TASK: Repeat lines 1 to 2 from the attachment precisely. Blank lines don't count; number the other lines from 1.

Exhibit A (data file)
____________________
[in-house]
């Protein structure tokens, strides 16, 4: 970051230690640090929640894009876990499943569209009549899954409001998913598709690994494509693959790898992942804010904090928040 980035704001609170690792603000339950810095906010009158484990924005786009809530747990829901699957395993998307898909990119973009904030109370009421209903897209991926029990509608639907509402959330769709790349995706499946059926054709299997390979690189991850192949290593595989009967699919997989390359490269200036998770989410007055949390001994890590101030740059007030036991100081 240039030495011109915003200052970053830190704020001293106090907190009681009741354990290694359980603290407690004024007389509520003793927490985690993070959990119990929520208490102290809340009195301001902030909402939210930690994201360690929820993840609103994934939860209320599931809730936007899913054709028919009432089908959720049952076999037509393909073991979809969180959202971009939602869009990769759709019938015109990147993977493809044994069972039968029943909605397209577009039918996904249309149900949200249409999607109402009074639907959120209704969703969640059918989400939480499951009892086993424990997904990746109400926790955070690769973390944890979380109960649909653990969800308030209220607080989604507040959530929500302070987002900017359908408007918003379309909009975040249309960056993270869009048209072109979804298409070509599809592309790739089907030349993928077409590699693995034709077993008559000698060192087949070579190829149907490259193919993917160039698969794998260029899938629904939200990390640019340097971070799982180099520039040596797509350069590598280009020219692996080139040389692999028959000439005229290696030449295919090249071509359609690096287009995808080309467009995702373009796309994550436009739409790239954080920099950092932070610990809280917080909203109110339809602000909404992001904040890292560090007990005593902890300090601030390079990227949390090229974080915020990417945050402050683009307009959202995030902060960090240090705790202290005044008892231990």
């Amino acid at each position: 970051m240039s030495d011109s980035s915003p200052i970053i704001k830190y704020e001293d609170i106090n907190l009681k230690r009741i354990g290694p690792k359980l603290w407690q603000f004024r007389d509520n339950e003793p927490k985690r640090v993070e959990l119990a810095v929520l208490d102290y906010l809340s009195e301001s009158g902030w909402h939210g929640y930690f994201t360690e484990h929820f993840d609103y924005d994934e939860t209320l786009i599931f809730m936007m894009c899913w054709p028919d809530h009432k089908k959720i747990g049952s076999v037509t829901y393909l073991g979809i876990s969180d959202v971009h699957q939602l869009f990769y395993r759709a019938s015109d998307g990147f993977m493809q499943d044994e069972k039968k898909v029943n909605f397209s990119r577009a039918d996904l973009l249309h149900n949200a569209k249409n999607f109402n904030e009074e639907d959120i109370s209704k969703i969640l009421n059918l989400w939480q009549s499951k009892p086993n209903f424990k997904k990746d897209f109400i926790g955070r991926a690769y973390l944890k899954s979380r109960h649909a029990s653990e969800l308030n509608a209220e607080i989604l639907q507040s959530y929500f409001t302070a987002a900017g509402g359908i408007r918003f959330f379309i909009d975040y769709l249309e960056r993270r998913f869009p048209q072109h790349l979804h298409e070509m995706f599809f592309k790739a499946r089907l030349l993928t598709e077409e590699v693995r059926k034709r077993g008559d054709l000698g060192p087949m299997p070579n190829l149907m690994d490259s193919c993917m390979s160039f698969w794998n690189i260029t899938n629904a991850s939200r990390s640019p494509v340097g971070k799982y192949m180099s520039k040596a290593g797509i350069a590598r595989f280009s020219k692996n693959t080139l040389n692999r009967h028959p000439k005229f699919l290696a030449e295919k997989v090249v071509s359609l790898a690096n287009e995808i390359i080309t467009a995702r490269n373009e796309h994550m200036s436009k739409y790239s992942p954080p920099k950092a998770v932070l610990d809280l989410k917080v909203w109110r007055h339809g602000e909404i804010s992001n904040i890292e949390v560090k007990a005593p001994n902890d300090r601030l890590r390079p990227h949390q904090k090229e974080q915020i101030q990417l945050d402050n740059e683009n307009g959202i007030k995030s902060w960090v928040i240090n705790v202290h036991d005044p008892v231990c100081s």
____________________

[in-house]
């Protein structure tokens, strides 16, 4: 970051230690640090929640894009876990499943569209009549899954409001998913598709690994494509693959790898992942804010904090928040 980035704001609170690792603000339950810095906010009158484990924005786009809530747990829901699957395993998307898909990119973009904030109370009421209903897209991926029990509608639907509402959330769709790349995706499946059926054709299997390979690189991850192949290593595989009967699919997989390359490269200036998770989410007055949390001994890590101030740059007030036991100081 240039030495011109915003200052970053830190704020001293106090907190009681009741354990290694359980603290407690004024007389509520003793927490985690993070959990119990929520208490102290809340009195301001902030909402939210930690994201360690929820993840609103994934939860209320599931809730936007899913054709028919009432089908959720049952076999037509393909073991979809969180959202971009939602869009990769759709019938015109990147993977493809044994069972039968029943909605397209577009039918996904249309149900949200249409999607109402009074639907959120209704969703969640059918989400939480499951009892086993424990997904990746109400926790955070690769973390944890979380109960649909653990969800308030209220607080989604507040959530929500302070987002900017359908408007918003379309909009975040249309960056993270869009048209072109979804298409070509599809592309790739089907030349993928077409590699693995034709077993008559000698060192087949070579190829149907490259193919993917160039698969794998260029899938629904939200990390640019340097971070799982180099520039040596797509350069590598280009020219692996080139040389692999028959000439005229290696030449295919090249071509359609690096287009995808080309467009995702373009796309994550436009739409790239954080920099950092932070610990809280917080909203109110339809602000909404992001904040890292560090007990005593902890300090601030390079990227949390090229974080915020990417945050402050683009307009959202995030902060960090240090705790202290005044008892231990």